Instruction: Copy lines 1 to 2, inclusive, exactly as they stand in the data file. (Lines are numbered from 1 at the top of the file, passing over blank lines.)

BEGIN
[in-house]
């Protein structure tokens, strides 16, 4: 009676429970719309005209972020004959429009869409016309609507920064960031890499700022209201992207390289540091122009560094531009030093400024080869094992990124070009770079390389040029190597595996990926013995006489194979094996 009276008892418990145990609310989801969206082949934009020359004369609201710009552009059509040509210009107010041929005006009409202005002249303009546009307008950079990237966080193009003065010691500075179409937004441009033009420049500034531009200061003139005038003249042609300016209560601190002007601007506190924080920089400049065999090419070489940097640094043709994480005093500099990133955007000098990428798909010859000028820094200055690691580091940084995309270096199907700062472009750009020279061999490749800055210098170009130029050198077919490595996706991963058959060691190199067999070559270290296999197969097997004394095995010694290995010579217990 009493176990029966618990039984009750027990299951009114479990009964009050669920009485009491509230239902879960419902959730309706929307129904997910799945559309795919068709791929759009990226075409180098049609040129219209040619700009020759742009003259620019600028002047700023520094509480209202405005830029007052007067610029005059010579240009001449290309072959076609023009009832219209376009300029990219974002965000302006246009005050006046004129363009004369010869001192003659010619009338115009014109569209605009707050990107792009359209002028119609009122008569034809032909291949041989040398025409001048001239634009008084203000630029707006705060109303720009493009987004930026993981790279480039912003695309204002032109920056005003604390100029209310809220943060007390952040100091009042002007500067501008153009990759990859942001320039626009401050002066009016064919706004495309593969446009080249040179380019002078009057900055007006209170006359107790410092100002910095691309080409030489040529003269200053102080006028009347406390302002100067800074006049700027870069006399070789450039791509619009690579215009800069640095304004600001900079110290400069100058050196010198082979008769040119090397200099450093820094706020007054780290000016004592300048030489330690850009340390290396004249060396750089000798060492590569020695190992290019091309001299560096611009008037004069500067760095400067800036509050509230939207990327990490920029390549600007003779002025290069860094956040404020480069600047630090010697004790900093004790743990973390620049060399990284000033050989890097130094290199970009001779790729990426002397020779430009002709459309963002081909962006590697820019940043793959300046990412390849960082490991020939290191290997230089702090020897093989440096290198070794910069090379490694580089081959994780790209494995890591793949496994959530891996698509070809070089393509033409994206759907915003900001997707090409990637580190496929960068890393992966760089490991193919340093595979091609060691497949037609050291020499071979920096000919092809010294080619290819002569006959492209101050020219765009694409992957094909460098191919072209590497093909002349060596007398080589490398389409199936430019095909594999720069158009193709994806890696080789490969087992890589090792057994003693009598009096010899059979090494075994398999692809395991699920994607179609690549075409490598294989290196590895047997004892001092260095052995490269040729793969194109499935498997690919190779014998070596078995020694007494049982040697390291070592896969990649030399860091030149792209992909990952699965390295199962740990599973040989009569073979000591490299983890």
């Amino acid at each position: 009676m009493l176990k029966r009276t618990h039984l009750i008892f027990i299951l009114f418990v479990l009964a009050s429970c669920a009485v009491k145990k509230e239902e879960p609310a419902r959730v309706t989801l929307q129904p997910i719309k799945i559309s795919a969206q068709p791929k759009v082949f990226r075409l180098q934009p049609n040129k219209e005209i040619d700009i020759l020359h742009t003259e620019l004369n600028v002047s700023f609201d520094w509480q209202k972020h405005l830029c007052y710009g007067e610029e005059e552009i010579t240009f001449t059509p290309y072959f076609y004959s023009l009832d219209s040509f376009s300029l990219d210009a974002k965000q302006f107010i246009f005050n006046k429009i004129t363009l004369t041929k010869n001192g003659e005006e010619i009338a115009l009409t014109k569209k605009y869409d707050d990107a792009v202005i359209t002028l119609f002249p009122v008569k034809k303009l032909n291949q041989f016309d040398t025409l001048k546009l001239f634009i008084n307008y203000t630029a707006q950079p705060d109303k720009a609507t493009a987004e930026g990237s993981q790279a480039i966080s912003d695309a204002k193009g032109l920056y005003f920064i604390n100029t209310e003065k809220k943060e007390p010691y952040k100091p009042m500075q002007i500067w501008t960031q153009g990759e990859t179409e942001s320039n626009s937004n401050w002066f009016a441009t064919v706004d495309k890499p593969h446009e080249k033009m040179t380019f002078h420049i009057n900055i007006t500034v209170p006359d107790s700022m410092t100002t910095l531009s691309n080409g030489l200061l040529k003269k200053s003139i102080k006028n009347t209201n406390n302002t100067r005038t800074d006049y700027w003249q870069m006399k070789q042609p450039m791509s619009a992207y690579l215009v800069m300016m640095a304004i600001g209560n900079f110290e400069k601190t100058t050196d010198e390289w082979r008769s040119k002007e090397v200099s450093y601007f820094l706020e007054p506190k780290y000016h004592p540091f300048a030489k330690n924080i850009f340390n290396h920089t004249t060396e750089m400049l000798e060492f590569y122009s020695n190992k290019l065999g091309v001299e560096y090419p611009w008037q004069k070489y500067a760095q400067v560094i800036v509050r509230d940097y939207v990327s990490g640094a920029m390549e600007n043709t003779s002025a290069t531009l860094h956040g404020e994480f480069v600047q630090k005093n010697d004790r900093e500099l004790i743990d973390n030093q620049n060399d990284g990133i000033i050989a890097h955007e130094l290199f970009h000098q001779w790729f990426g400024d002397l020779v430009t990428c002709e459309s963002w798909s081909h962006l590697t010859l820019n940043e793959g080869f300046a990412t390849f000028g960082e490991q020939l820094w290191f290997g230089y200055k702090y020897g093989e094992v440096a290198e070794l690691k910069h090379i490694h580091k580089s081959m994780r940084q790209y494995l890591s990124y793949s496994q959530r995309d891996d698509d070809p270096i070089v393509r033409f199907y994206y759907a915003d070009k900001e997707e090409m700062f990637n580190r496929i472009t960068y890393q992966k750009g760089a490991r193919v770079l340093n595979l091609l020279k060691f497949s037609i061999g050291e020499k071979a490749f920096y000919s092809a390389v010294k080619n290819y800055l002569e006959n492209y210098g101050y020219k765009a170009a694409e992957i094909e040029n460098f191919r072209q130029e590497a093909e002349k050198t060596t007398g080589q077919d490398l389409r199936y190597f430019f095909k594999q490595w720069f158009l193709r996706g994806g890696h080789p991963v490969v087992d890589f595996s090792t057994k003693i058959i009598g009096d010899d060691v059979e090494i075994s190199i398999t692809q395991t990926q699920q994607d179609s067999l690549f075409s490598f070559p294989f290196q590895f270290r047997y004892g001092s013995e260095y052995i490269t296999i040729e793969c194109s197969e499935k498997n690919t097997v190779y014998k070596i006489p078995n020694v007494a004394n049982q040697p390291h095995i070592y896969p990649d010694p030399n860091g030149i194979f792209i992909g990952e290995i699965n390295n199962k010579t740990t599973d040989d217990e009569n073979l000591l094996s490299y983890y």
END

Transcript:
[in-house]
């Protein structure tokens, strides 16, 4: 009676429970719309005209972020004959429009869409016309609507920064960031890499700022209201992207390289540091122009560094531009030093400024080869094992990124070009770079390389040029190597595996990926013995006489194979094996 009276008892418990145990609310989801969206082949934009020359004369609201710009552009059509040509210009107010041929005006009409202005002249303009546009307008950079990237966080193009003065010691500075179409937004441009033009420049500034531009200061003139005038003249042609300016209560601190002007601007506190924080920089400049065999090419070489940097640094043709994480005093500099990133955007000098990428798909010859000028820094200055690691580091940084995309270096199907700062472009750009020279061999490749800055210098170009130029050198077919490595996706991963058959060691190199067999070559270290296999197969097997004394095995010694290995010579217990 009493176990029966618990039984009750027990299951009114479990009964009050669920009485009491509230239902879960419902959730309706929307129904997910799945559309795919068709791929759009990226075409180098049609040129219209040619700009020759742009003259620019600028002047700023520094509480209202405005830029007052007067610029005059010579240009001449290309072959076609023009009832219209376009300029990219974002965000302006246009005050006046004129363009004369010869001192003659010619009338115009014109569209605009707050990107792009359209002028119609009122008569034809032909291949041989040398025409001048001239634009008084203000630029707006705060109303720009493009987004930026993981790279480039912003695309204002032109920056005003604390100029209310809220943060007390952040100091009042002007500067501008153009990759990859942001320039626009401050002066009016064919706004495309593969446009080249040179380019002078009057900055007006209170006359107790410092100002910095691309080409030489040529003269200053102080006028009347406390302002100067800074006049700027870069006399070789450039791509619009690579215009800069640095304004600001900079110290400069100058050196010198082979008769040119090397200099450093820094706020007054780290000016004592300048030489330690850009340390290396004249060396750089000798060492590569020695190992290019091309001299560096611009008037004069500067760095400067800036509050509230939207990327990490920029390549600007003779002025290069860094956040404020480069600047630090010697004790900093004790743990973390620049060399990284000033050989890097130094290199970009001779790729990426002397020779430009002709459309963002081909962006590697820019940043793959300046990412390849960082490991020939290191290997230089702090020897093989440096290198070794910069090379490694580089081959994780790209494995890591793949496994959530891996698509070809070089393509033409994206759907915003900001997707090409990637580190496929960068890393992966760089490991193919340093595979091609060691497949037609050291020499071979920096000919092809010294080619290819002569006959492209101050020219765009694409992957094909460098191919072209590497093909002349060596007398080589490398389409199936430019095909594999720069158009193709994806890696080789490969087992890589090792057994003693009598009096010899059979090494075994398999692809395991699920994607179609690549075409490598294989290196590895047997004892001092260095052995490269040729793969194109499935498997690919190779014998070596078995020694007494049982040697390291070592896969990649030399860091030149792209992909990952699965390295199962740990599973040989009569073979000591490299983890």